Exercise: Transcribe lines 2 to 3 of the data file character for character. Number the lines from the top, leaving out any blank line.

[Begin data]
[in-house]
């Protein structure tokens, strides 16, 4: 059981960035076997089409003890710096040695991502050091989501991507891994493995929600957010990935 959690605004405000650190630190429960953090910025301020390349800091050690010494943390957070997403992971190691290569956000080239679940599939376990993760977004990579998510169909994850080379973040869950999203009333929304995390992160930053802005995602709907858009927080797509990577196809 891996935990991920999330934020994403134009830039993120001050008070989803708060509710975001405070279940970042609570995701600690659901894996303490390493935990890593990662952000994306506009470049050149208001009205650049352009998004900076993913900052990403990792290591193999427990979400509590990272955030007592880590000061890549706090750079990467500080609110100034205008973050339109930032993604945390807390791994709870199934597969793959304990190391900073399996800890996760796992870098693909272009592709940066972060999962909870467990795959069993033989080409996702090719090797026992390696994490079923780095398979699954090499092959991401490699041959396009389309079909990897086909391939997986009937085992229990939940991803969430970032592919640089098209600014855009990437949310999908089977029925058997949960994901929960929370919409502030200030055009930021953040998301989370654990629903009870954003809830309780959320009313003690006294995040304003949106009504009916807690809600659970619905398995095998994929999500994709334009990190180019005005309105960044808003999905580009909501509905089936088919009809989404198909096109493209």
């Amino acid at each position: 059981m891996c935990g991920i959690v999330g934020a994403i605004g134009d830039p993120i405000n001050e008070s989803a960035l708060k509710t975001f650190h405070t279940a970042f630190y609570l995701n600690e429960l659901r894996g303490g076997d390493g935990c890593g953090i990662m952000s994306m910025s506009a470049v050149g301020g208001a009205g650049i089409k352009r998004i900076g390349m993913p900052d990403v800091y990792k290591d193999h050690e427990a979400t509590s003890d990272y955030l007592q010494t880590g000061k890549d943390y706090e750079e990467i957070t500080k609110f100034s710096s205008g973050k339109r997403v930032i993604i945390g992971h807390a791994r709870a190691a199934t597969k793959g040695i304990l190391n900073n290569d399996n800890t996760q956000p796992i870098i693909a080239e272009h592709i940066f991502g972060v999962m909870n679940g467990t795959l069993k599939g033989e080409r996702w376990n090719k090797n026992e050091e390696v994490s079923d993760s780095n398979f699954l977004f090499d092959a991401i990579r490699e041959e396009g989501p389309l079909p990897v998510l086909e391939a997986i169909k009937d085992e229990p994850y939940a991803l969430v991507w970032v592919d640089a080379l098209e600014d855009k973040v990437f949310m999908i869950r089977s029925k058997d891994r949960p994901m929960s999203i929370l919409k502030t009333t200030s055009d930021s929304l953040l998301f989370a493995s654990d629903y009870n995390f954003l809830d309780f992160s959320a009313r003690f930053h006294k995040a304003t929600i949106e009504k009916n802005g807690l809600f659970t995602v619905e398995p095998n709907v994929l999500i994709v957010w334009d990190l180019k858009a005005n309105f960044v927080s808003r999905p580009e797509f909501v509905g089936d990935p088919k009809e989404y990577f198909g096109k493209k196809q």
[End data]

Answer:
């Protein structure tokens, strides 16, 4: 059981960035076997089409003890710096040695991502050091989501991507891994493995929600957010990935 959690605004405000650190630190429960953090910025301020390349800091050690010494943390957070997403992971190691290569956000080239679940599939376990993760977004990579998510169909994850080379973040869950999203009333929304995390992160930053802005995602709907858009927080797509990577196809 891996935990991920999330934020994403134009830039993120001050008070989803708060509710975001405070279940970042609570995701600690659901894996303490390493935990890593990662952000994306506009470049050149208001009205650049352009998004900076993913900052990403990792290591193999427990979400509590990272955030007592880590000061890549706090750079990467500080609110100034205008973050339109930032993604945390807390791994709870199934597969793959304990190391900073399996800890996760796992870098693909272009592709940066972060999962909870467990795959069993033989080409996702090719090797026992390696994490079923780095398979699954090499092959991401490699041959396009389309079909990897086909391939997986009937085992229990939940991803969430970032592919640089098209600014855009990437949310999908089977029925058997949960994901929960929370919409502030200030055009930021953040998301989370654990629903009870954003809830309780959320009313003690006294995040304003949106009504009916807690809600659970619905398995095998994929999500994709334009990190180019005005309105960044808003999905580009909501509905089936088919009809989404198909096109493209």
């Amino acid at each position: 059981m891996c935990g991920i959690v999330g934020a994403i605004g134009d830039p993120i405000n001050e008070s989803a960035l708060k509710t975001f650190h405070t279940a970042f630190y609570l995701n600690e429960l659901r894996g303490g076997d390493g935990c890593g953090i990662m952000s994306m910025s506009a470049v050149g301020g208001a009205g650049i089409k352009r998004i900076g390349m993913p900052d990403v800091y990792k290591d193999h050690e427990a979400t509590s003890d990272y955030l007592q010494t880590g000061k890549d943390y706090e750079e990467i957070t500080k609110f100034s710096s205008g973050k339109r997403v930032i993604i945390g992971h807390a791994r709870a190691a199934t597969k793959g040695i304990l190391n900073n290569d399996n800890t996760q956000p796992i870098i693909a080239e272009h592709i940066f991502g972060v999962m909870n679940g467990t795959l069993k599939g033989e080409r996702w376990n090719k090797n026992e050091e390696v994490s079923d993760s780095n398979f699954l977004f090499d092959a991401i990579r490699e041959e396009g989501p389309l079909p990897v998510l086909e391939a997986i169909k009937d085992e229990p994850y939940a991803l969430v991507w970032v592919d640089a080379l098209e600014d855009k973040v990437f949310m999908i869950r089977s029925k058997d891994r949960p994901m929960s999203i929370l919409k502030t009333t200030s055009d930021s929304l953040l998301f989370a493995s654990d629903y009870n995390f954003l809830d309780f992160s959320a009313r003690f930053h006294k995040a304003t929600i949106e009504k009916n802005g807690l809600f659970t995602v619905e398995p095998n709907v994929l999500i994709v957010w334009d990190l180019k858009a005005n309105f960044v927080s808003r999905p580009e797509f909501v509905g089936d990935p088919k009809e989404y990577f198909g096109k493209k196809q």